Carlyle Fielding Stewart III

Writings on Democracy, Social Justice, and Religion

” The Problem of Procedural Injustice.”

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The crises now facing American Liberal Democracy may have as much to do with the denial of procedural justice by politicians as it does the aversion of distributive justice for everyday Americans through failed political processes, corrupt political leaders and a broken political system.

Such grievous injustices have been evidenced most recently by the refusal of Republicans to conduct confirmation hearings for Supreme Court Nominee Merrick Garland, the ignominious shutdown of Congressional hearings investigating President Trump’s possible collusion with the Russians in the last presidential elections, and now the present posthaste dumping of thousands of documents by the Senate Judicial Committee the night before the confirmation hearings of Supreme Court Nominee Brett Kavanaugh, just in time for Democrats to not have time to read them.

When a citizen of this country is denied due processes of law involving the procedures by which such laws are justly evaluated, substantiated, corroborated and adjudicated in order to provide and receive fair treatment and equal protection under the law; and when a political party or its members in the transactions of government are denied the right to have fair access to  procedures and information which allow them to perform their constitutional duties and responsibilities in an honest, dutiful and responsible manner, and when those representatives are prevented from fairly accessing the processes and procedures which enable them to execute forthrightly those laws, procedural injustices grievously occur which often erode the moral foundations of any political system, society, government or organization.

Procedural injustice is one of the most insidious forms of all human injustices. It is slick, stealth political stratagems, previously and meticulously planned, quietly proposed and executed and deviously prosecuted. It can be politics of the worst kind, often creating cultures of legitimacy for such actions while thwarting justice for those decrying its adverse impact and effects.

The Kavanaugh confirmation hearings yesterday is a case in point. Senator Corey Booker who felt frustration with the entire process of not having all the Kavanaugh documents approved and disclosed in enough time for Democrats to read in advance, called the process “a bit of a sham….and a mockery of Senate precedent and our constitutional duty of advice and consent,”  and insisted on knowing Kavanaugh’s stance on racial profiling. While some of the documents had been tightly but sparingly approved for analysis and review the night before the hearings, the Senator from New Jersey expressed righteous indignation and stood ready to incur expulsion from the Senate for breaking information disclosure laws by sharing emails revealing Kavanaugh’s positions on a variety of important subjects.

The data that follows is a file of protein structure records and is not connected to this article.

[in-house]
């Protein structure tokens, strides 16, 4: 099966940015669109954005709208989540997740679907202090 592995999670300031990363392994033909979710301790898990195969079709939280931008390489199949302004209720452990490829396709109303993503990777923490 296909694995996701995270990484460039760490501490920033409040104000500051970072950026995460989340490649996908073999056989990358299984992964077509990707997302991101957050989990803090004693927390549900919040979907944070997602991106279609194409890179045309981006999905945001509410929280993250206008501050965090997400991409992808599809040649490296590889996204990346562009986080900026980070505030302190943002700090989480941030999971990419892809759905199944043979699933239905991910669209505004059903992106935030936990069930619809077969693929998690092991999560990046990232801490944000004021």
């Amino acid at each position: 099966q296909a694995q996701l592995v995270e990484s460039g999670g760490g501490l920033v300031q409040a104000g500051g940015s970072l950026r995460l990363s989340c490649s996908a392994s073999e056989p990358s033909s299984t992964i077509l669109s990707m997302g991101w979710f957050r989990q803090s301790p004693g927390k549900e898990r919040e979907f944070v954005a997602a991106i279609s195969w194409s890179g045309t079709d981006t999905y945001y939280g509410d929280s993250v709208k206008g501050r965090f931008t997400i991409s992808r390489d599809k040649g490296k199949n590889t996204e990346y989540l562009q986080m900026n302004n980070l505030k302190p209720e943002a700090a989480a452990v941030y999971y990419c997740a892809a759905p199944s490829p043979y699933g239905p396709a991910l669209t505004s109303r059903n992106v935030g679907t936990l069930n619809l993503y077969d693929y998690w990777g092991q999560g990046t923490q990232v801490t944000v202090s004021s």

Senator John Cornyn. R-Texas, rebuffed Booker calling it “irresponsible and dangerous”for a senator to decide to release classified information.”

Senator Booker and other Democrat Senators were essentially appalled at the unjust nature of the process from the start. Why would Republicans dump such a large corpus of documents-forty-two thousand in all–at the “last minute” knowing that Democrats would not have time to read and vet them?

The issue here relates to procedural justice which would allow Democrats sufficient time to meticulously scour the documents. Was the information dump because Republicans wanted to hide information about Kavanaugh?

Couple this procedural misstep with the fact that insult had already been added to injury for Democrats with the Republican “confiscation”of the Merrick Garland Supreme Court nomination. Democrats were already perturbed by such Republican draconian tactics and politics.

Now with one of the most important judicial decisions in the history of our nation hanging in the balance with Kavanaugh’s possible selection, and with so many Democrats already reeling from the sting of the Merrick Garland smack down and other political maneuvers by Mitch McConnell and company, and with President Trump vowing to put on the court someone who would overturn Roe v Wade, and given the vociferous and mercurial rise of egregious attacks on the rights of citizens ranging from health care to religion to labor unions, to racial and gender attacks, to the assault on women’s body rights, to other forms of beat down of everyday Americans, civil disobedience became the tactic of choice in response to existing inequitable and lop-sided processes employed by Republicans in these and other hearings and at other times and places.